The US Department of Energy’s Advanced Research Projects Agency-Energy (ARPA-E) is awarding $12 million in funding for 5 projects as part of its first OPEN+ program.
Traditionally, ARPA-E OPEN solicitations issue an open call to scientists and engineers for transformational technologies across the entire scope of ARPA-E’s energy mission. The agency decided to create the OPEN+ cohorts—drawing from the large and impressive OPEN 2018 applicant pool—to focus on particular topics in energy where ARPA-E sees significant opportunities to innovate and create new communities.
This first cohort will focus on ways to enable advanced nuclear energy by overcoming challenges in high performance materials science. ARPA-E plans to announce a total of nine OPEN+ cohorts throughout late 2018 and early 2019.
The OPEN+ advanced nuclear projects are:
Additive Manufacturing of Spacer Grids for Nuclear Reactors, Carnegie Mellon University, $1,000,000. Carnegie Mellon will combine its expertise in additive manufacturing (AM) with Westinghouse’s knowhow in nuclear reactor component fabrication to develop a novel design and AM process for nuclear reactor spacer grids.
Spacer grids are used to provide mechanical support to nuclear fuel rods within a reactor and reduce vibration, and they are a particularly difficult component to manufacture.
The team will alter the traditional AM process, including utilizing nonstandard powders to optimize performance and reduce cost. Because of the difficulty of printing spacer grids, the impact would be significant if the team is successful—it could pave the way for other reactor components to be manufactured additively. The ability to cost-effectively manufacture nuclear reactor components using AM could help enable the rapid deployment of advanced reactors.
MEMS RF Accelerators for Nuclear Energy and Advanced Manufacturing, Lawrence Berkeley National Laboratory, $3,600,000. Lawrence Berkeley National Laboratory, in collaboration with Cornell University, will use advanced microfabrication technology to fabricate and scale low-cost, high-power multi-beam ion accelerators.
The team will pack hundreds to thousands of ion beamlets on silicon wafers. Ions will be injected and accelerated across the gaps formed in stacks of wafers, leading to high-current densities for ion accelerators.
Ion beams can be used to generate neutrons for nuclear materials testing and several high-value manufacturing processes, but they are currently prohibitively expensive. Low-cost, flexible, and scalable ion accelerators could enable the rapid development of advanced nuclear energy materials and new applications in manufacturing.
Advanced Manufacturing of Embedded Heat Pipe Nuclear Hybrid Reactor, Los Alamos National Laboratory, $3,552,295. Los Alamos National Laboratory will develop a scalable, compact, high-temperature, heat pipe reactor (HPR) to provide heat and electricity to remote areas.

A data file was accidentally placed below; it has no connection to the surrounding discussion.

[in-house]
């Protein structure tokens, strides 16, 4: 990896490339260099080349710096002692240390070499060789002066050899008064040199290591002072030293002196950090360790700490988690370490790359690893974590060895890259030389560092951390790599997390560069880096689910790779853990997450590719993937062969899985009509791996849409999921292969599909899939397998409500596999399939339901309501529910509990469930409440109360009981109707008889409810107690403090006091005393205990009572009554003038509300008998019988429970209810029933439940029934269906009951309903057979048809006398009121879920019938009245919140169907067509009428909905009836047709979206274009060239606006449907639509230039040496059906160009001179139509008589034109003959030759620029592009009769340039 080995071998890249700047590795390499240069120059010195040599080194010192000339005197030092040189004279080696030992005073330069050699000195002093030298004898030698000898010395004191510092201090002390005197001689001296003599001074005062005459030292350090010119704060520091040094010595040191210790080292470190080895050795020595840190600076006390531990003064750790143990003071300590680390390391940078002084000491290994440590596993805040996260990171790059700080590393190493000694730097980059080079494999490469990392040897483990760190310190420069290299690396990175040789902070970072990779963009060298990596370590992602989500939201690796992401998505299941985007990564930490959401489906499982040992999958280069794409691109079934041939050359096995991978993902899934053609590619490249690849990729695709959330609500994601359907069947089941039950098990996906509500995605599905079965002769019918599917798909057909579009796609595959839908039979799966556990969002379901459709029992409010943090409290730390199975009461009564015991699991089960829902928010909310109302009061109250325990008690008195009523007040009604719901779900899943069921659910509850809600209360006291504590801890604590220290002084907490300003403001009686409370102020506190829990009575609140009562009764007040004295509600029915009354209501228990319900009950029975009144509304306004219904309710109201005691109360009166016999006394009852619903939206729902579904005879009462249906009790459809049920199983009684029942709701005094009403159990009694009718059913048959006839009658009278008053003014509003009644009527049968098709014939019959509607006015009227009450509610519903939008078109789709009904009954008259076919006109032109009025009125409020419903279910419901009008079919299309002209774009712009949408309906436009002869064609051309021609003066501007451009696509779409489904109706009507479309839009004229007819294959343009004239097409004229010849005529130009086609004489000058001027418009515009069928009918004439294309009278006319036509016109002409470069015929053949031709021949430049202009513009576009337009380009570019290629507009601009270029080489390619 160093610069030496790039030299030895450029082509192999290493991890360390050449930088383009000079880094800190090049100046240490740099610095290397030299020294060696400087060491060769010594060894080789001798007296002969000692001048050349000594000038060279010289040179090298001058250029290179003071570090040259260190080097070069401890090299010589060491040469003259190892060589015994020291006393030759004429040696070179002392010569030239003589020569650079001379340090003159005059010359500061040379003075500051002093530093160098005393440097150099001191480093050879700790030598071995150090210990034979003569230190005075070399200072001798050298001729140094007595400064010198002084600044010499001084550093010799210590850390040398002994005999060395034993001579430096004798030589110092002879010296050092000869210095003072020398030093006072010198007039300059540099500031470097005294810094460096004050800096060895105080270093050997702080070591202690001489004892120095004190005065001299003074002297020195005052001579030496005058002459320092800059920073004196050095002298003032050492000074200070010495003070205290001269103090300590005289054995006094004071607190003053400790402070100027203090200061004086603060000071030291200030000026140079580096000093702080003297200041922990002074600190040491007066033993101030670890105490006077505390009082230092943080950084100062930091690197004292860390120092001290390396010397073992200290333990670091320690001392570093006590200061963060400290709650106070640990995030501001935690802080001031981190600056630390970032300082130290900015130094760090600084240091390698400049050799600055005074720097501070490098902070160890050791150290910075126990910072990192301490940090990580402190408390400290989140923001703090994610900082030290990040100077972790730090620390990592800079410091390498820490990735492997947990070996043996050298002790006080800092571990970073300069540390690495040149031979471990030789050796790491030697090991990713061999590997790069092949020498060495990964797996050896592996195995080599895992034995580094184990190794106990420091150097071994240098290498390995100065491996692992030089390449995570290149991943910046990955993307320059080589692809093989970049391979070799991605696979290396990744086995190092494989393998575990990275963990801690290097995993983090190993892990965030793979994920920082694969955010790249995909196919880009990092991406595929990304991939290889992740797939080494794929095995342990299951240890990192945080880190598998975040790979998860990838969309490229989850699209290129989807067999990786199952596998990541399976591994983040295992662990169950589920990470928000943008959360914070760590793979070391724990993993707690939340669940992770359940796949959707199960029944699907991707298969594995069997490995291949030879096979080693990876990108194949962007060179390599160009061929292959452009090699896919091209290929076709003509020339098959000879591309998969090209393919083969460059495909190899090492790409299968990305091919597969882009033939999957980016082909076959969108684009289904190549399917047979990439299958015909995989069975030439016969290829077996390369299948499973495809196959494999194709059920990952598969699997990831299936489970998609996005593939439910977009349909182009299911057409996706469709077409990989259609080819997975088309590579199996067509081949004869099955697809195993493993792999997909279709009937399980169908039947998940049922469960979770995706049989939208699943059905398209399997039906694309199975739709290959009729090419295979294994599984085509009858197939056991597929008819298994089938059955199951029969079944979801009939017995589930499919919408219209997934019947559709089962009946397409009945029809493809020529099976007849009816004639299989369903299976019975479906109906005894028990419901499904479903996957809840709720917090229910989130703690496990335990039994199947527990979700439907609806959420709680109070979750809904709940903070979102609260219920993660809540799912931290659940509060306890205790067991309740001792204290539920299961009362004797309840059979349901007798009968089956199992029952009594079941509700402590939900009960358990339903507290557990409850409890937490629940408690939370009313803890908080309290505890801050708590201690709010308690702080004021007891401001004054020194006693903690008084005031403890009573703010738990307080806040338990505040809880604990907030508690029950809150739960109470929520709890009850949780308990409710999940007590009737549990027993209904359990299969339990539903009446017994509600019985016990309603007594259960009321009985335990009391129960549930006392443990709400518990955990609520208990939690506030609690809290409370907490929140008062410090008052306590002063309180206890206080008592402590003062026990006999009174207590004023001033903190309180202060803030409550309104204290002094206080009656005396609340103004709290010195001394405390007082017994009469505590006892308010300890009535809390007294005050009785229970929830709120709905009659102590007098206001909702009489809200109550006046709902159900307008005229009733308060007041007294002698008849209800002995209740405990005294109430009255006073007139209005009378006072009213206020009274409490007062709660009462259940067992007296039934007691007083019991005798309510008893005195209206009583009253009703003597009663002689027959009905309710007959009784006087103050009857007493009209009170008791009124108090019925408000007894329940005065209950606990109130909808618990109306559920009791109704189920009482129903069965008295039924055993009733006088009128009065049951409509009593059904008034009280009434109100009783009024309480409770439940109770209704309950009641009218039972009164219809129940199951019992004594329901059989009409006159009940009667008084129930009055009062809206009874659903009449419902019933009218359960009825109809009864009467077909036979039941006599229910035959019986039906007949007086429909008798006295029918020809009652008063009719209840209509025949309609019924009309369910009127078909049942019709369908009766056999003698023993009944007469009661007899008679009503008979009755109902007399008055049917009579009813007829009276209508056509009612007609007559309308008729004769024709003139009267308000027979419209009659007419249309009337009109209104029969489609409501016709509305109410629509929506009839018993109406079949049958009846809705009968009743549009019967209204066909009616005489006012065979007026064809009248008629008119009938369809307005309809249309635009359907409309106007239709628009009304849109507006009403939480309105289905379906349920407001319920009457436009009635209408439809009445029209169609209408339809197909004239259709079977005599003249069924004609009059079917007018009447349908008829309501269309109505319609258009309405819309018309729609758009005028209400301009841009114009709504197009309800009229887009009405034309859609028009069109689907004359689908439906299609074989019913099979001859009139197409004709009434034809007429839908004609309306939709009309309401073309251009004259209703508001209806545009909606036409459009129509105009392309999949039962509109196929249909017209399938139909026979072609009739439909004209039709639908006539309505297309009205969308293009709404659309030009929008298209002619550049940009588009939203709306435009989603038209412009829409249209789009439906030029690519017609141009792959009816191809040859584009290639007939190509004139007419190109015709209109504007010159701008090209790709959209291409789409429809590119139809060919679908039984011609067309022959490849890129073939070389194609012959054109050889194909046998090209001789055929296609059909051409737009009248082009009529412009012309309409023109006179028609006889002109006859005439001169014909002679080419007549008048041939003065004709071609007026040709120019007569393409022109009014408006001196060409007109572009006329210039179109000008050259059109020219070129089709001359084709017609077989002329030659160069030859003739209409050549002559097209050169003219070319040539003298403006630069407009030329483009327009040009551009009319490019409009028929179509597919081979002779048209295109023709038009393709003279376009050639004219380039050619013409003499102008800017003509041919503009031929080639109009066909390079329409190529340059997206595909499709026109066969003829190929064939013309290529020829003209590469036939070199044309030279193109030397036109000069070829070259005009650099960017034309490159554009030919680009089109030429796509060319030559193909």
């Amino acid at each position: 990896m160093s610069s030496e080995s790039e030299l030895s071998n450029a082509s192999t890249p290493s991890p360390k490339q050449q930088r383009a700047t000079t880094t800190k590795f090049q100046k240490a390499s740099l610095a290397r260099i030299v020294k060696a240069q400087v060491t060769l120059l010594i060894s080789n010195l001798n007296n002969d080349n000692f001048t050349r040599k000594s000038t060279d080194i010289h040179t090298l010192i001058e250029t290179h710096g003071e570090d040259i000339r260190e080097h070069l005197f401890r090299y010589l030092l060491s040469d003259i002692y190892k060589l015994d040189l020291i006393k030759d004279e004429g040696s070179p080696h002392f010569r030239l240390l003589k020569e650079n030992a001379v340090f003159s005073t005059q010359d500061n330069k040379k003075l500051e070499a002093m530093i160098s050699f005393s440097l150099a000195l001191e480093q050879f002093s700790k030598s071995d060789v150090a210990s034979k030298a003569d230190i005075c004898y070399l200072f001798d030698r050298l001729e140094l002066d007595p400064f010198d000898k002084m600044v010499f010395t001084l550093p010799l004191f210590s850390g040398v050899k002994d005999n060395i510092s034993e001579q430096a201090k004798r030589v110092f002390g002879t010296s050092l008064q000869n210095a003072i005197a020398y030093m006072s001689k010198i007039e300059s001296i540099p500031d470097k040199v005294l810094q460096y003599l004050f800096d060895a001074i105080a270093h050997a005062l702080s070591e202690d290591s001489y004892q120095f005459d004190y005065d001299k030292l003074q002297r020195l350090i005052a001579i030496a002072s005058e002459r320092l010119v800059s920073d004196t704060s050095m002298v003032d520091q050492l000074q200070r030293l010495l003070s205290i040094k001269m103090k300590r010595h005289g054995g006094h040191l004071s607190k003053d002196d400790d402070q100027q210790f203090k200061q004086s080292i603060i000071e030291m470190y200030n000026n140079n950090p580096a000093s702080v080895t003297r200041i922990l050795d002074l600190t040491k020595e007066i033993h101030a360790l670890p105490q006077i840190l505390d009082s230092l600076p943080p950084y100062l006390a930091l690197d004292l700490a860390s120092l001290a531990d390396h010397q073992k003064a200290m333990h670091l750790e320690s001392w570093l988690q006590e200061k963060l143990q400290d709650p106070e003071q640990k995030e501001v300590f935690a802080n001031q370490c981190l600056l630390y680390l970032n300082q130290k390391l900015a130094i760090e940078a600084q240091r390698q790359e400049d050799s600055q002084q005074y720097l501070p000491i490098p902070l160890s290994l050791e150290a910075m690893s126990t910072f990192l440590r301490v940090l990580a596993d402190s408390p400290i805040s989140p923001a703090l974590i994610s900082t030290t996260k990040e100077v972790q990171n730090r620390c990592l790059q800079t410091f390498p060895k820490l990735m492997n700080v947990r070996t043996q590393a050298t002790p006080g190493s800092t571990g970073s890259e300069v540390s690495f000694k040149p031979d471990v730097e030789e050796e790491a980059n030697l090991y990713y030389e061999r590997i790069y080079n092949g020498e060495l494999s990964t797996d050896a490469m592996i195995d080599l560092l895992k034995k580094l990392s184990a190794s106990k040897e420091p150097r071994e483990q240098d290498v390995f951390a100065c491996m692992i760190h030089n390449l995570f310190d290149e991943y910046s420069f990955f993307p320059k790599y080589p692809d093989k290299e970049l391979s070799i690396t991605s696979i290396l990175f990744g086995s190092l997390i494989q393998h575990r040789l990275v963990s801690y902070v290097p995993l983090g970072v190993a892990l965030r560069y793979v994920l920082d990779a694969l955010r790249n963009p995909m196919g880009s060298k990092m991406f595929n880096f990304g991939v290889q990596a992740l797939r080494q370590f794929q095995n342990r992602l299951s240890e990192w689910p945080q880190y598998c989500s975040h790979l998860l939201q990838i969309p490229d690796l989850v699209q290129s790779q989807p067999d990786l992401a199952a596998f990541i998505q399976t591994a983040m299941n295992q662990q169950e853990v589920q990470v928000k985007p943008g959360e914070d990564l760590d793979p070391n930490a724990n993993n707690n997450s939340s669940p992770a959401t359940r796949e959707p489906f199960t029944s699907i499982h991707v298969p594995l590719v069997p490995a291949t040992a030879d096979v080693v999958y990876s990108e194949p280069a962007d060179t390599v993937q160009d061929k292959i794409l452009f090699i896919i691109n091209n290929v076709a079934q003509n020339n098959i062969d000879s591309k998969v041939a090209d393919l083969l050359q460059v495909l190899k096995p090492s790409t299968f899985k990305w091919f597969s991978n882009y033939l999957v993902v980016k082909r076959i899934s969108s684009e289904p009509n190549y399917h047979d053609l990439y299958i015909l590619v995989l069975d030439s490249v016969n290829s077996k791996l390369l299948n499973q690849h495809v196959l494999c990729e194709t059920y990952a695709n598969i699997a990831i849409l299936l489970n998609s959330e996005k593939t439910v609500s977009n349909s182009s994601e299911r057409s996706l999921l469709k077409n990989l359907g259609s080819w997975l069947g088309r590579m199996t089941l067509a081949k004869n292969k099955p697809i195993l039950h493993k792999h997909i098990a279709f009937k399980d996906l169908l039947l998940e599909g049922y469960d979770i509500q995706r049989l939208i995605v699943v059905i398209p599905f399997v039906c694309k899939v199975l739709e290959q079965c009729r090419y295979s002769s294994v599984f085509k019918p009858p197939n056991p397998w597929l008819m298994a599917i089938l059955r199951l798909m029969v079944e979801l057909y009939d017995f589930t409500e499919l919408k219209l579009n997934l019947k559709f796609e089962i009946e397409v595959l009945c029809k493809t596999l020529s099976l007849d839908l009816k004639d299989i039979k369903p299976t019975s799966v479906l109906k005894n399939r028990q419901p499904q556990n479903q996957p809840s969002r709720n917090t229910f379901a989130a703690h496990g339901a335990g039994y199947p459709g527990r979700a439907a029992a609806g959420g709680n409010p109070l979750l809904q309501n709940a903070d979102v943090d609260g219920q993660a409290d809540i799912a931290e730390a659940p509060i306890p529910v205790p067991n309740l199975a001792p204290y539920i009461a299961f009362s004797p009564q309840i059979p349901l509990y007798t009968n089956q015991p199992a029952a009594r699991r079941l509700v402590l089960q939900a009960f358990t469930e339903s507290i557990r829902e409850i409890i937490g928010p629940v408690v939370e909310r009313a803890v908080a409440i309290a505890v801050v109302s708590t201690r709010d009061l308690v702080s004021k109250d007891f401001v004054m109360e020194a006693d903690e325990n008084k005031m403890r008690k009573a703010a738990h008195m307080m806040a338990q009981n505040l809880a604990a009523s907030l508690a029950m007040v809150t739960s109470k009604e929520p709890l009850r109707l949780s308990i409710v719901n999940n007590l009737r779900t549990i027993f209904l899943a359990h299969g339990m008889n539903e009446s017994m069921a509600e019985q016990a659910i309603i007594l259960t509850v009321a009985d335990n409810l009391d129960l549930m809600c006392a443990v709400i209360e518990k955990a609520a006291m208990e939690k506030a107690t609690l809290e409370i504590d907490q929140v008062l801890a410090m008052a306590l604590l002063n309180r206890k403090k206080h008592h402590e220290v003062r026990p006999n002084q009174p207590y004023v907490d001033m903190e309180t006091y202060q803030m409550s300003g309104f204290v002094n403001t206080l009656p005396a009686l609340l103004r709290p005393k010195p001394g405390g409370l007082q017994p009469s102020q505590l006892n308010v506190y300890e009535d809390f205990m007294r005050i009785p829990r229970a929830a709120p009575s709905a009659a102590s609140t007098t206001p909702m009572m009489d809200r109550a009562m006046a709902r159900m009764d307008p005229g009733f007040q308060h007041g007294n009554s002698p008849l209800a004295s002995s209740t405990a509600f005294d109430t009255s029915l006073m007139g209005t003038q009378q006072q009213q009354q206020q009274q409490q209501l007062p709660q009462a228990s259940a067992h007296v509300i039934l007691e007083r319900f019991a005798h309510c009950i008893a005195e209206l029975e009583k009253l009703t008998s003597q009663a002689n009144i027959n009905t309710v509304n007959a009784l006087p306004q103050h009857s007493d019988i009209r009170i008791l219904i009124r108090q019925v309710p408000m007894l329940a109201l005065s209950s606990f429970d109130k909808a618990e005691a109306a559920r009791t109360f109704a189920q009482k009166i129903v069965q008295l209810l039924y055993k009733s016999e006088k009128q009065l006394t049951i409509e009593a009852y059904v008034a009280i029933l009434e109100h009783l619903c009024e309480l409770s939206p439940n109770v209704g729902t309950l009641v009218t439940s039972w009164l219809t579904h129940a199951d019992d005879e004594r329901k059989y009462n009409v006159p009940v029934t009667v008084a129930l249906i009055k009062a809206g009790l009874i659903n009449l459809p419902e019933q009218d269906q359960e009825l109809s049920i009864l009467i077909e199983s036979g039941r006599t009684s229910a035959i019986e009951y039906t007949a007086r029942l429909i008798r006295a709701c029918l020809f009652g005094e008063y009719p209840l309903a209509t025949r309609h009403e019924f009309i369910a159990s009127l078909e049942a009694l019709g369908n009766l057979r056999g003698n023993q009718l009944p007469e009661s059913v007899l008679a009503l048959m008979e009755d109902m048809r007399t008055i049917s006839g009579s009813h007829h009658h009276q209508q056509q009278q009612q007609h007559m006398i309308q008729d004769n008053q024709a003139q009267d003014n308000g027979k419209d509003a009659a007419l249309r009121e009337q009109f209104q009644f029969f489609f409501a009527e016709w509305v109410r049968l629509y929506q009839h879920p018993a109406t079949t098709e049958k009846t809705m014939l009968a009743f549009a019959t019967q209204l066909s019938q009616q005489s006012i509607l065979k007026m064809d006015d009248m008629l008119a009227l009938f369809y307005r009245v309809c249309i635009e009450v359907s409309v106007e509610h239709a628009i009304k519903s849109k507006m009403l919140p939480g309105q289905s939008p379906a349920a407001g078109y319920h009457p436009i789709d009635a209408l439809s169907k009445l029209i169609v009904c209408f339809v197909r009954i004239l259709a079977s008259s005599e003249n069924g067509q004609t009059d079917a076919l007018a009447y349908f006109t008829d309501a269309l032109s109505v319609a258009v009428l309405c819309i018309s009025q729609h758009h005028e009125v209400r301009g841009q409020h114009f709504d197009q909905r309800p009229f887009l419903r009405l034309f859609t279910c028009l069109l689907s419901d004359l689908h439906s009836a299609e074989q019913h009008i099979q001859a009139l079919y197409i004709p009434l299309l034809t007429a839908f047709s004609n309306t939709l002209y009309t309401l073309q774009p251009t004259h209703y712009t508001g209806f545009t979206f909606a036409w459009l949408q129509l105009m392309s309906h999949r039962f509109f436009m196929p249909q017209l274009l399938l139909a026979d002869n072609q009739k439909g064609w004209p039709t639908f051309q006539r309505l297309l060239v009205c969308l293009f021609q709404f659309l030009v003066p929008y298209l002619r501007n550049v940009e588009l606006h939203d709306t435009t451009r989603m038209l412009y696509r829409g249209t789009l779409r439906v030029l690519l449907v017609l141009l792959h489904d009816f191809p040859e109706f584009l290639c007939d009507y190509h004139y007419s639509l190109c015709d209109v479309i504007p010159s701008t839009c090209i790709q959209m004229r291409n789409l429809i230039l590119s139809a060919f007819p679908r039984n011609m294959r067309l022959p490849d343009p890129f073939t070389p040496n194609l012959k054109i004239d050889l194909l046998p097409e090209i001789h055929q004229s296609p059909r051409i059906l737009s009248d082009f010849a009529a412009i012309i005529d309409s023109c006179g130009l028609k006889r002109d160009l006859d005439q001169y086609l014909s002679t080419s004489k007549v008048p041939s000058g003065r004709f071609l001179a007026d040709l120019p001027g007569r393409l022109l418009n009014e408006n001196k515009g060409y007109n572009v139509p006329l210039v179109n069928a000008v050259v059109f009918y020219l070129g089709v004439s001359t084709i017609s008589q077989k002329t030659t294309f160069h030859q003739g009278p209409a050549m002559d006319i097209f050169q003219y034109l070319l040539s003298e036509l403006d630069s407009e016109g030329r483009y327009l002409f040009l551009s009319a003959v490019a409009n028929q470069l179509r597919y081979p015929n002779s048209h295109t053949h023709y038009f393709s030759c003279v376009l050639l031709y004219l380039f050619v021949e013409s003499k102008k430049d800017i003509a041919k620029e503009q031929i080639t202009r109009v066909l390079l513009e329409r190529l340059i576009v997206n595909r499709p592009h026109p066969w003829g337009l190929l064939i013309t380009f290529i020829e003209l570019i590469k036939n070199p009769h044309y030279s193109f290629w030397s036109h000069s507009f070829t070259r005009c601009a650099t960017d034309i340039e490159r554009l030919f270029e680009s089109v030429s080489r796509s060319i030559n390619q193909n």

The team will enable the use of high temperature materials via advanced manufacturing to reduce costs. A 15MWth reactor could be built on-site in less than a month and self-regulate its power to plug into microgrids. Further cost reduction will be achieved from novel sensors embedded in the reactor core for continuous monitoring, reducing the number of operational staff needed. The novel design could eliminate obstacles to nuclear deployment, including cost uncertainty and hybrid integration.
Multimetallic Layered Composites (MMLCs) for Rapid, Economical Advanced Reactor Deployment, Massachusetts Institute of Technology, $1,694,034. The Massachusetts Institute of Technology (MIT) team will develop multimetallic layered composites (MMLCs) for advanced nuclear reactors and assess how they will improve reactor performance.
Rather than seeking complex alloys that offer exceptional mechanical properties or corrosion resistance at unacceptable cost, this team will develop materials with functionally graded layers, each with a specific function. The team will seek general design principles and engineer specific MMLC embodiments.
The materials developed will be tested using irradiation experiments, coupled with predictive models for performance under irradiation. To date, the issue of material performance at low cost has proved a challenge for advanced reactor deployment. Developing a scalable method of materials manufacturing and testing for advanced nuclear reactors could facilitate their rapid deployment and thereby reduce energy-related emissions and improve energy efficiency.
Accelerated Materials Design for Molten Salt Technologies Using Innovative High-Throughput Methods, University of Wisconsin-Madison, $1,861,820. The University of Wisconsin-Madison is developing new materials that are resistant to molten salt corrosion to enable promising molten salt technologies used in advanced nuclear reactors, concentrated solar power, and thermal storage.
This project would combine advances in additive manufacturing, robust in-situ testing for materials/salt compatibility, new molten salt-resistant mini-electrode designs, and machine learning and algorithms to optimize and accelerate molten salt corrosion-resistant materials discovery. This new integrated toolset could expedite materials development for molten salt technology by two orders of magnitude compared to state-of-the-art technologies.